Today’s DIY Saturday article was going to be about changing out a light fixture but a little situation in my home changed my plans. A couple of nights ago I flipped on the outside light to my backyard and saw it flickering. Much more alarming, I saw a flickering in the switch itself. Had it not been dark in the room I would never have seen those sparks and would have assumed I had a bad bulb. I immediately turned off the switch and then shut the power down to that circuit. Luckily, no fire started in my wall!
Since I have an old house I assumed there were some frayed wires in there, which were coming in contact with each other. I pulled the old switch out and discovered, to my surprise, that the wires were clean and in their right spots, meaning the trouble was in the switch itself. This morning I took myself off to the hardware store to purchase a replacement. My new double toggle switch cost $5.99 and took about 5 minutes to replace. Since an electrician charges anywhere from $50 an hour on up, knowing how to do this little fix yourself can save you a lot of money.
In addition to malfunctions, you might want to change a switch because you prefer a different color or type. If your house was not new when you moved in, your switches might be paint splattered from a previous owner’s poor paint job. A switch or outlet is easy to change and there is no reason you can’t do it yourself.
For this job you will need a Philips head screwdriver and a pair of needle nosed pliers.
Step One and most important, turn off the power to this circuit. If your fuses are not labeled, they should be! If you can’t figure out which one it is, you can always shut off the master switch. Put labeling the fuse box on your list of things to do! The safest way to test whether or not the power is off is to use a voltmeter. If you don’t have a voltmeter, flip your light switch and make sure the light doesn’t go on!
Step Two - remove the screw from the center of the switch plate cover and set the screw and the cover aside.
Step Three - you will see a screw at the top and the bottom of the switch. These screws hold the switch in the switch box. Remove these two screws and set them aside.
Step Four – pull the switch out of the box and note the position of the wires. The attached wires can (and should) be a fairly heavy gauge and may be pretty stiff.
Step Five – the ends of the wires are formed into little hooks, which are looped around the screws. After noting the position of the wires, unscrew these screws enough to unhook the wires from them. It’s okay if you have to unscrew them all the way because you are going to dispose of this switch. Although you can’t see it in this photograph, there is another wire going to another screw on the opposite side of this switch. If yours has two wires on the other side, don’t worry. Just note down which wire goes where and unhook all the wires. Set the old switch and screws aside.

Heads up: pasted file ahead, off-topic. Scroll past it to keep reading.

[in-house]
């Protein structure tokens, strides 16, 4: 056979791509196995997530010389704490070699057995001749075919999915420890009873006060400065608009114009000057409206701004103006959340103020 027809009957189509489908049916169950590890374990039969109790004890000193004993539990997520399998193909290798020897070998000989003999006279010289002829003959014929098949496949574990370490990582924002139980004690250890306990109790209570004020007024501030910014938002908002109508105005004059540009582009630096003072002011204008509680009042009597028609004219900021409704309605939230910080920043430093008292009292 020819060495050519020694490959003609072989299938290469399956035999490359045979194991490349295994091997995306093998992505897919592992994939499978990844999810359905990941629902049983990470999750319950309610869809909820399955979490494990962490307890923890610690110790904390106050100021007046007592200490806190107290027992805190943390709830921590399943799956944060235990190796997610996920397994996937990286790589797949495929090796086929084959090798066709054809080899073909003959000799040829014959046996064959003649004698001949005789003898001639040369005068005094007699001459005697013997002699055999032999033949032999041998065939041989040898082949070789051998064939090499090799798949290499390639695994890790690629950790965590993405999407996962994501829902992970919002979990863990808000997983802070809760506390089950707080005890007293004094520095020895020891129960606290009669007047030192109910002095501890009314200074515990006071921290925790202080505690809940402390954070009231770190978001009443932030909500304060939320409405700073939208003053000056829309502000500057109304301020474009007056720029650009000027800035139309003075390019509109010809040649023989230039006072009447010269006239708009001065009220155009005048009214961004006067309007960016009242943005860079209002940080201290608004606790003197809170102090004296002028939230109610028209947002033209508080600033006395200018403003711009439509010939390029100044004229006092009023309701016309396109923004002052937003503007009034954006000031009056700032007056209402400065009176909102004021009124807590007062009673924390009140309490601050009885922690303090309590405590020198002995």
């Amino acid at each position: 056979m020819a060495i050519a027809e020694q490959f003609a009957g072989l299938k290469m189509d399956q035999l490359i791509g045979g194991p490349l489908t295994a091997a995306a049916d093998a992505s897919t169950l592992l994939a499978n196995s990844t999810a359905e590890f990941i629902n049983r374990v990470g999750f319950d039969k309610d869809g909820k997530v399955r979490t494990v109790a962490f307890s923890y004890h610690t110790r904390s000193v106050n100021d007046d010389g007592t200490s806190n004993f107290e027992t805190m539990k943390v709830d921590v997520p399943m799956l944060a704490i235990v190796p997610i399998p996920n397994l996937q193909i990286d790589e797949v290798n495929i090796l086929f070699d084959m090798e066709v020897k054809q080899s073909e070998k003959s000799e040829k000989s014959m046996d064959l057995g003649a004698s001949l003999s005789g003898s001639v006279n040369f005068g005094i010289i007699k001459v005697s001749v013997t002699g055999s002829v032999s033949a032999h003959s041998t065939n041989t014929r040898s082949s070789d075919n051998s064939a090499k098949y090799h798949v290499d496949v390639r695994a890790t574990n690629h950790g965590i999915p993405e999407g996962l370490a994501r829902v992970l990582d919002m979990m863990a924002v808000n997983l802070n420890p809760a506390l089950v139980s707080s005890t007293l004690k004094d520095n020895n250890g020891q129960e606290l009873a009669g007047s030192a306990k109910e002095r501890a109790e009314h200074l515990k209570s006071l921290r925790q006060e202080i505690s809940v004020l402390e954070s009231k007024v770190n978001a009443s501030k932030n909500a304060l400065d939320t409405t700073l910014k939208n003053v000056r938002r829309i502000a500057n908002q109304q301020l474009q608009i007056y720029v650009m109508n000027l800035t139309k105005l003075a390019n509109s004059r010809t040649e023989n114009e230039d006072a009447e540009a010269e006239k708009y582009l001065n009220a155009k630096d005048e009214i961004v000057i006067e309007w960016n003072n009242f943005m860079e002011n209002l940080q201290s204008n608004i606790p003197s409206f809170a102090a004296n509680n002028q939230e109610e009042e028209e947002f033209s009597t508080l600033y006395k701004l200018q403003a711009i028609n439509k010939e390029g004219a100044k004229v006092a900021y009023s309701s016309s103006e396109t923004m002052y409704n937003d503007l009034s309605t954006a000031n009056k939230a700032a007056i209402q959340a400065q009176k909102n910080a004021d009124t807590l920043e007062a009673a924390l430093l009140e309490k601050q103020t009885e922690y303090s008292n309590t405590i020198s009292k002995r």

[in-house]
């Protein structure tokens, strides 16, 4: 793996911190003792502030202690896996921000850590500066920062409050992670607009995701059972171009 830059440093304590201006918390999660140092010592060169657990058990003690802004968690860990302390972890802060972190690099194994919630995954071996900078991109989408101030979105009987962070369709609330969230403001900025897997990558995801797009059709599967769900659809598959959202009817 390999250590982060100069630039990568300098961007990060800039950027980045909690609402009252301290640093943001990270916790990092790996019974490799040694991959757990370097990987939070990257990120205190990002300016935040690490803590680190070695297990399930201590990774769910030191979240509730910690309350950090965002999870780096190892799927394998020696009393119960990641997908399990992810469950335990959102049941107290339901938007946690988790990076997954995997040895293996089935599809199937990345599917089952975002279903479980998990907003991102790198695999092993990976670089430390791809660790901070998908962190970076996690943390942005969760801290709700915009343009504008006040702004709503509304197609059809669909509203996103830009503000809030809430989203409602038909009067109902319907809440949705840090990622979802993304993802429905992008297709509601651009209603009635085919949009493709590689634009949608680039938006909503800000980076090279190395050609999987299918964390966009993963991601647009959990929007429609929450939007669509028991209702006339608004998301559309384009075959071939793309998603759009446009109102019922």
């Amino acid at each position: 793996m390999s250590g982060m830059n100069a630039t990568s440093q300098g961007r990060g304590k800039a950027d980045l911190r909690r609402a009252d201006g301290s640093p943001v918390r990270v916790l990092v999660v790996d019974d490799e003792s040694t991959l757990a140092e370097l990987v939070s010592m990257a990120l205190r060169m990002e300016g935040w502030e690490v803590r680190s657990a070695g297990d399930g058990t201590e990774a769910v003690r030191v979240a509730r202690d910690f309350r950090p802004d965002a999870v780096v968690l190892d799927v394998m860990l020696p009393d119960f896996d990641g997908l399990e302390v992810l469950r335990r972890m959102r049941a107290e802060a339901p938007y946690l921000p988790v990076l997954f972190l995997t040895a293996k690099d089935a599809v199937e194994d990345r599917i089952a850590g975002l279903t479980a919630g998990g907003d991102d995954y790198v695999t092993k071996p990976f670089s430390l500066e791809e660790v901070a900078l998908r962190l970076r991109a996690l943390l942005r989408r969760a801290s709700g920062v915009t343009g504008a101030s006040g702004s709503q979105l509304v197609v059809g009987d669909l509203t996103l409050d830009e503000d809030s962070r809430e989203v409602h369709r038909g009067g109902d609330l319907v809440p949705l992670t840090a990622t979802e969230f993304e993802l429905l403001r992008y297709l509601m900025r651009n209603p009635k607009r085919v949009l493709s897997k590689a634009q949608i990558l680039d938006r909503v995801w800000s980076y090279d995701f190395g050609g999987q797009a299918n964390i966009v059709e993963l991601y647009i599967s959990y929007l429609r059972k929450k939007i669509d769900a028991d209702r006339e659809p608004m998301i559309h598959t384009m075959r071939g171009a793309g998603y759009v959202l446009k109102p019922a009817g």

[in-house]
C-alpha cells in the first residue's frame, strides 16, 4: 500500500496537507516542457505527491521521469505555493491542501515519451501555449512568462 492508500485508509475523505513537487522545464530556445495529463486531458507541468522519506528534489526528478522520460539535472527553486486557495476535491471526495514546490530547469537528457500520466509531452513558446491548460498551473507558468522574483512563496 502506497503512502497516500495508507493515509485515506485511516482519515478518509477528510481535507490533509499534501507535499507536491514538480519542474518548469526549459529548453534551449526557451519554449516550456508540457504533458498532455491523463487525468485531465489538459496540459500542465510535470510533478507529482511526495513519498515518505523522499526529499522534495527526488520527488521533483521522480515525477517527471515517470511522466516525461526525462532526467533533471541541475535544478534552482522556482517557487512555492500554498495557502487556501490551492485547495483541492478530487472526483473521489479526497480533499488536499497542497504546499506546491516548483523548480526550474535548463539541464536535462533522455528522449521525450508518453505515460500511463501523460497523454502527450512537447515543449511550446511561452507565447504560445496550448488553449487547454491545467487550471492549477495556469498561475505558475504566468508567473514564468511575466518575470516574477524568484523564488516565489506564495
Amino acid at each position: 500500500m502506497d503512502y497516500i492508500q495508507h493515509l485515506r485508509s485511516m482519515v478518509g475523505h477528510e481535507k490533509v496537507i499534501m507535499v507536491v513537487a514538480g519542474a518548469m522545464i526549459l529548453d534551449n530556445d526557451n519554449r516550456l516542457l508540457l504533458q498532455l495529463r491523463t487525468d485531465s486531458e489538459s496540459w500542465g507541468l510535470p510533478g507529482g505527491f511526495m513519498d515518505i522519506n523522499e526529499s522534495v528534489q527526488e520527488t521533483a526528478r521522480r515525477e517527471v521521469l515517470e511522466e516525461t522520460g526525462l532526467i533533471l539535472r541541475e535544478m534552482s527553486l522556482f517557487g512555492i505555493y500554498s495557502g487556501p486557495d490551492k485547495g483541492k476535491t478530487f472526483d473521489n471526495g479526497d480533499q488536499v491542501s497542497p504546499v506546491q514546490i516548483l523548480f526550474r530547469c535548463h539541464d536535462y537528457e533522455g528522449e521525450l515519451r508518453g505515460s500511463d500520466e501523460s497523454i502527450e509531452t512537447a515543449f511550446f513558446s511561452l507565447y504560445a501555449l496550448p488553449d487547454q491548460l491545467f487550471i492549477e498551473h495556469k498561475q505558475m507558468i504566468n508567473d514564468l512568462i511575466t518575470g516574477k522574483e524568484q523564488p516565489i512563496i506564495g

Step Six – Get out the new switch and loosen the side screws enough to get the wire hooks over them. Try not to unscrew them all the way. Using your needle-nosed pliers, bend the wire loops out enough so that you can slip the hooks over the screws on the new switch. Hook the wire loops over the screws in exactly the same configuration as they were on the old switch. Using your needle-nosed pliers, crimp the ends of the hook together as much as you can to make a loop around the base of the screw. Tighten the screws down snuggly against the wire loops.
Make sure the wire hooks go over the screws in such a way that, when you are tightening the screws, the hooks are pulled around the screws as opposed to being forced back off the screws. This will make more sense when you are actually doing it but, in the following photograph the two visible screws will be tightened by turning clockwise. So, as you can see in the photograph, I put the loops on with the wire going over the top of the screw. When I tighten the screws, the loops will be naturally drawn around the screws. If I had put the wires on going from the bottom, when I tightened the screws the hooks would be unwound.
The wire on the opposite side of the switch goes the other way as that screw tightens counter-clockwise. Don’t worry, this will make perfect sense to you the first time you do it wrong and have a hard time keeping your loop around the screw as you tighten it!
Step Seven – push the wired switch back into the box, lining up the top and bottom screw with the holes at the top and bottom of the box. The wires are stiff so you may need to exert a little force. Tighten the top and bottom screws to secure the switch back into its box. Replace the switchplate cover. Turn the power back on and test your work. If the light comes on – hooray for you! You did it! Great job! Pay yourself that $50 you didn’t have to pay the electrician!
Replacing an outlet works basically the same way as a switch. Turn off the power; test by plugging something in to the outlet and turning it on; unscrew the cover; note the positioning of the wires; remove the old outlet; install the new one; turn the power back on and voila!